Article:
Speaking on the occasion of the 70th anniversary of the Yalta Conference, held in February 1945, Russian State Duma Chairman Sergei Naryshkin has called on political leaders of the 21st century not to wait for new conflicts in order to reach a mutual understanding on key geopolitical issues.
"[At the 1945 Yalta Conference] the leaders of major states demonstrated their readiness for dialogue and their ability to hold this dialogue despite differences in their political views and the competition of their national tasks. They sought to reach an agreement on key issues and a compromise on other matters," Naryshkin said, opening an international conference in Yalta on Thursday.
"At that time, the nations managed to close the ranks and form an anti-Hitler coalition in order to stop the aggressor and guarantee a lasting peace," he said.
"Do the political leaders of the 21st century also need to wait for a common tragedy in order to recall the value of negotiations and the possibilities of diplomacy?" Naryshkin said.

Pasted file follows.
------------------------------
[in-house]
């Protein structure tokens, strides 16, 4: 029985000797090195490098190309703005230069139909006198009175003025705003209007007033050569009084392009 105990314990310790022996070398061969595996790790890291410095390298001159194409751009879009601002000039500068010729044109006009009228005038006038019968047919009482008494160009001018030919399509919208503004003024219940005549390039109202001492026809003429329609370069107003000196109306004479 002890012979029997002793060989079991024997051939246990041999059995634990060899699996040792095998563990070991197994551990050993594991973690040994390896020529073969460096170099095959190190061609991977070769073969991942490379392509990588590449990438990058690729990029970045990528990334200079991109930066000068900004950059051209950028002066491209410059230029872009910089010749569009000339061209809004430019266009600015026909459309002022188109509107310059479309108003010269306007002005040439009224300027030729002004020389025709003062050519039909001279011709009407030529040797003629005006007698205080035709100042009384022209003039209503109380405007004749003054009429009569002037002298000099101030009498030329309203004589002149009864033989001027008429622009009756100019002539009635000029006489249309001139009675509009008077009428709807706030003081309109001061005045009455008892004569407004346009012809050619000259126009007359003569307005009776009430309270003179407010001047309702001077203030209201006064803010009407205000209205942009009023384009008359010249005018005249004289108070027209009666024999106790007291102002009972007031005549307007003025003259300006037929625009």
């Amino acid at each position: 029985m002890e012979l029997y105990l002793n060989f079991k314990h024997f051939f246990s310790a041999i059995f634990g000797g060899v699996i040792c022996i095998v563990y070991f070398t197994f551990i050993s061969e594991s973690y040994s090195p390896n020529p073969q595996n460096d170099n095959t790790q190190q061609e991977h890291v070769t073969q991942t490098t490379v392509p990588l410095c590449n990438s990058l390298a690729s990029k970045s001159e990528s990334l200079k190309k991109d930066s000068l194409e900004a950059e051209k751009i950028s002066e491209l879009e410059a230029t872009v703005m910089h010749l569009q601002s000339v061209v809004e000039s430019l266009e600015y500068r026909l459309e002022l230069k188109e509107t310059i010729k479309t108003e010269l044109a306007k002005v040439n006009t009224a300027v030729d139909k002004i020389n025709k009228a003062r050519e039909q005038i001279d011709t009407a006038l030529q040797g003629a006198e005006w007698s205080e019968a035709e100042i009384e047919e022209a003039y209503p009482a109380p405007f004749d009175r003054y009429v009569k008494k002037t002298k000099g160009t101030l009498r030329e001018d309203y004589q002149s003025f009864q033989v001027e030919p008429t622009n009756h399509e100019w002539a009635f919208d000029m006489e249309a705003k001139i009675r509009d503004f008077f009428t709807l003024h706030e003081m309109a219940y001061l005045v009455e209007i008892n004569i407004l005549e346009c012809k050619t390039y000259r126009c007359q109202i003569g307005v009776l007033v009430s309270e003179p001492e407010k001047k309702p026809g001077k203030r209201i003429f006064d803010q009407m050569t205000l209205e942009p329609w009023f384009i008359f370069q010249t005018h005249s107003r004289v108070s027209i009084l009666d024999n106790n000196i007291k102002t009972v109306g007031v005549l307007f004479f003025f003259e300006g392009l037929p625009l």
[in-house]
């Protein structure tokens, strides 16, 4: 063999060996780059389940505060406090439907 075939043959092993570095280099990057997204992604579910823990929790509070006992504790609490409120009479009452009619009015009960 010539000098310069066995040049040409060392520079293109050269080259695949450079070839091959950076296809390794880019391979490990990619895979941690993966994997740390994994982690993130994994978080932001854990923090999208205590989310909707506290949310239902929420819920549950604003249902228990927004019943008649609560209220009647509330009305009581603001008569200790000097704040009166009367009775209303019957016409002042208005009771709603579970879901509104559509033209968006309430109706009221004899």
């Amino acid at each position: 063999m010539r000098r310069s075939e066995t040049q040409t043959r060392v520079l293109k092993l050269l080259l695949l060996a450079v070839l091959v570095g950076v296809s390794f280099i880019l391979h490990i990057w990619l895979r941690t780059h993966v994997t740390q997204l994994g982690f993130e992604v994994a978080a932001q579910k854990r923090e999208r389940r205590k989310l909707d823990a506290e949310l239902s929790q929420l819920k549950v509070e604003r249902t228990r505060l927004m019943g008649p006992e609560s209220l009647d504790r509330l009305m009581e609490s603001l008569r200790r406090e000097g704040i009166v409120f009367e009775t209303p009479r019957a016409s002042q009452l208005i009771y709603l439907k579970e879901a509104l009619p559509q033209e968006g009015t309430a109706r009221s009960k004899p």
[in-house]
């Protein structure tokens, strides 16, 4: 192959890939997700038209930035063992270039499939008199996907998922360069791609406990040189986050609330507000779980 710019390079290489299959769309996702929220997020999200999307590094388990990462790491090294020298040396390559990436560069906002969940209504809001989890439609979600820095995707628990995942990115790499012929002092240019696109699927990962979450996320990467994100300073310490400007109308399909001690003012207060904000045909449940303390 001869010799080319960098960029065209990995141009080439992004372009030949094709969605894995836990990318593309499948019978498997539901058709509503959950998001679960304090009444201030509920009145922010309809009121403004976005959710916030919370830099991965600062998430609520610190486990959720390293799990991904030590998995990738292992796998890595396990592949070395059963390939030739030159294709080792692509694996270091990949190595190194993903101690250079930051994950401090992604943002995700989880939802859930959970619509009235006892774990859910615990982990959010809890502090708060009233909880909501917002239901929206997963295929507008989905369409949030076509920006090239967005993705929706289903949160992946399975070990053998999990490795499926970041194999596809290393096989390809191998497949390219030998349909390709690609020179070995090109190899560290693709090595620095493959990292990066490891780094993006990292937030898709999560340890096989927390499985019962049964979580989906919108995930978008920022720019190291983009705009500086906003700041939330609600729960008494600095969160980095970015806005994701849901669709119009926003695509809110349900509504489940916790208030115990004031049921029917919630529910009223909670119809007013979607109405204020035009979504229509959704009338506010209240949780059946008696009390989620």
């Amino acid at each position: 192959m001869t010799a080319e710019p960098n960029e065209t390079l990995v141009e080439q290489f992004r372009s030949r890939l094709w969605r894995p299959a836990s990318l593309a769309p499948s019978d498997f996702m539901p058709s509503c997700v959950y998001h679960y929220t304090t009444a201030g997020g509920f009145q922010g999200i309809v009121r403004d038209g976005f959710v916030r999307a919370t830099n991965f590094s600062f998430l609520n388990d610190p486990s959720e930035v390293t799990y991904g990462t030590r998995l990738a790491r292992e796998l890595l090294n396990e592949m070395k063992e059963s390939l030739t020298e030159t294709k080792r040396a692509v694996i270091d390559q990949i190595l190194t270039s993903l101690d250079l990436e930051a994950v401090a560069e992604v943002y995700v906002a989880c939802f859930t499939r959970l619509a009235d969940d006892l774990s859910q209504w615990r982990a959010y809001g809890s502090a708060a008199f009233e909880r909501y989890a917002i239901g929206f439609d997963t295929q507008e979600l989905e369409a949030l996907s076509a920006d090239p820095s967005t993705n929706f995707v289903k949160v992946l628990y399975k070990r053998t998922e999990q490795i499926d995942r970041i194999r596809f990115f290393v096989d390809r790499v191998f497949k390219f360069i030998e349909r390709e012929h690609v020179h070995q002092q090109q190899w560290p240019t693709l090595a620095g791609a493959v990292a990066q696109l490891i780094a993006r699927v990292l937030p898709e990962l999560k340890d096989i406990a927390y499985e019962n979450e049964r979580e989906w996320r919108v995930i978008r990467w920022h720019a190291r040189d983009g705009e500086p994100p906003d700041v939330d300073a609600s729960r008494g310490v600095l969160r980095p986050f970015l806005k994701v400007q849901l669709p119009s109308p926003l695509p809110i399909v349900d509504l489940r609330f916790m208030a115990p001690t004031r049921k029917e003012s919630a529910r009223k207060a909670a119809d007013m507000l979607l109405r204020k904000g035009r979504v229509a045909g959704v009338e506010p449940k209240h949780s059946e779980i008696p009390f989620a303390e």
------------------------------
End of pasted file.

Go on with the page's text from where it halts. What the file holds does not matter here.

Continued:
"We have it in our power to safeguard peace on our planet, and we have to do it without waiting for new conflicts putting all of us on the verge of catastrophe," the Russian parliamentarian said.
Russia has always supported the need to maintain and further bolster the central role of the United Nations and its Security Council, he said.
"We remember the lessons of two global wars of the past century and clearly understand the positive experience of international policy of those years, including the results of the 1945 Yalta Conference," Naryshkin said.
Ironically, a whole number of international organizations, including parliamentary structures, failed to take steps to protect their voters, peace and security, he said.
The January session of the Parliamentary Assembly of the Council of Europe proved this once again, he said.
"Unlike the events that happened 70 years ago, European politicians are now concentrating their collective efforts on the destruction of the pan-European system of trust. It is not a simple substitution of international law norms. Rather, these norms are being deliberately replaced by double standards," Naryshkin said, referring to PACE's resolution on Russia.
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